The interviews are over, the rankings have been submitted, and the cloud has delivered the names of our interns for the next training year. All of that is done but I am still thinking about an answer one of our applicants gave to my standard question about how he imagined his unique strengths and challenges would influence his performance in our program.
After explaining what made him the ideal candidate for the position, he said simply that he was still learning to trust the process. He was talking about the process of psychotherapy but I am thinking about that and something more.
Doing psychotherapy is not easy. Two people sit together in room, the patient looking for a way to relieve distress and the therapist applying the principles of psychological science in an artful way to bring about the desired change. Every encounter combines known and unknown elements, from the initial greetings to the opening silence, the first words spoken by the patient, his subsequent train of associations and the carefully considered response of the therapist at every juncture of the interaction. Depending on when and where you went to graduate school and where you did your clinical training, you were taught to look at psychotherapy through the lenses of different theoretical orientations.
In my generation, the psychodynamic orientation predominated and we learned to pay attention to behavioral manifestations of pre-conscious or unconscious thoughts, wishes, feelings and impulses. When the interplay of id, ego, and superego generated intrapsychic conflict, insight or self-understanding became the key to solving the resulting problems in living. Ego psychology taught us to respect and encourage the individual’s striving for active mastery. Relational theories highlighted the importance of early interactions with attachment figures in developing a healthy sense of self.
Today, the conduct of psychotherapy owes more to cognitive behavioral models of the person and methodologies for promoting change with Dialectical Behavior Therapy or DBT as a prime example. Evidence based techniques abound and our procedures are becoming more clearly focused on specific diagnostic entities or symptom clusters. We have Cognitive Restructuring for PTSD, CBT for psychosis, Motivational Interviewing to promote behavior change, and a host of other techniques, each with its own prescribed way of doing psychotherapy.
As useful as our expanded toolbox may be, we still begin with two people in a room and a silence hanging heavily between them. How do we treat the silence? Is it something to tolerate as an unavoidable delay or appreciate as the matrix of creative change? I remember a personable young man with schizophrenia who never tired of telling me how fascinated he was with psychology and asking me what he should talk about in our therapy sessions. To discourage his habit of filling my voicemail with random thoughts, I suggested he write down what he wanted to tell me. The unintended consequence of my brilliant suggestion was a laundry list of topics that he proceeded to read one by one in our therapy sessions after first asking in what order he should read them.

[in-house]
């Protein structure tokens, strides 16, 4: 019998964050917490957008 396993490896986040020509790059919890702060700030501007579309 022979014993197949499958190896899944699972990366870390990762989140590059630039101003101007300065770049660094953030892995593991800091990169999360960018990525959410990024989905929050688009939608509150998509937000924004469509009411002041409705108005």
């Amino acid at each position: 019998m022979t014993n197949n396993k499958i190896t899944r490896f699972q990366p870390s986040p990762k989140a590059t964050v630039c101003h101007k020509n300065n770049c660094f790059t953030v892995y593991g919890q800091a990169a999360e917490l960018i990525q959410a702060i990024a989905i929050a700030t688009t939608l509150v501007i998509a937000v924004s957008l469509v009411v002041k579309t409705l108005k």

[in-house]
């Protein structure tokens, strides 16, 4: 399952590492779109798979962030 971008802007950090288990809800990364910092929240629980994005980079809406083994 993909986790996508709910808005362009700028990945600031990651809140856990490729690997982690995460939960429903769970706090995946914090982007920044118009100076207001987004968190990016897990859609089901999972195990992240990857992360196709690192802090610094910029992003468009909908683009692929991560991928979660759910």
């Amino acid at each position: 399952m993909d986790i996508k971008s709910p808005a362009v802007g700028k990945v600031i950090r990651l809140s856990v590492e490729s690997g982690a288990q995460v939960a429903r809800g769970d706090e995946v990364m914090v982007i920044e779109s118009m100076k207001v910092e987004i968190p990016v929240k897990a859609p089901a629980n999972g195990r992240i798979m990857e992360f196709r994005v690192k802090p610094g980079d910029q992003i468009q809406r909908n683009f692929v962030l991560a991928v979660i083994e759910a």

One day, he was caught in a rainstorm on the way to the office and his list all but disintegrated. He salvaged what he could in a paper bag and pulled out one scrap at a time to read me its contents. Forget the list, I said, and just speak your thoughts. The mind has a way of finding words for what is most important. He looked at me skeptically but took my advice. The process was already at work.
It is not easy to trust the process of doing psychotherapy or, for that matter, any process over which we do not have complete control. We have a carefully worked out procedure for selecting interns and trainees, complete with multiple readers for every application, key variables to track and rate during interviews and a final group discussion of each candidate’s strengths and areas for development. Before the meeting begins, I have a good idea of where I stand on the applicants I interviewed but I did not see them all. I trust my colleagues as they trust me. Two hours later, we emerge with a decision that always feels right. The procedure makes it possible but the process makes it happen.
It is an axiom of the scientific method that the more we know about every variable that influences an outcome, the better able we will be to produce the results we desire. I couldn’t arrange for my patient to get caught in a rainstorm, but at least I learned from it. And let’s not forget those unconscious processes that shake us out of our routine ways of thinking and produce surprising results. Descartes is said to have invented analytical geometry in a vision and Stephen King once explained that the “boys in the basement” write his novels.
There are times in every life when we can’t imagine a good outcome from our current circumstances or even conceive of the possibility that we will survive. Loss of a loved one, our health, a job or our place in the world can change everything. Even the necessary changes that come with new stages in life, offering exciting possibilities and unknown dangers, can fill us with anxiety. The next time someone tells me they are learning to trust the process, I will simply answer, so am I.
Alan Bodnar is a psychologist at the Worcester Recovery Center and Hospital.
By Alan Bodnar Ph.D.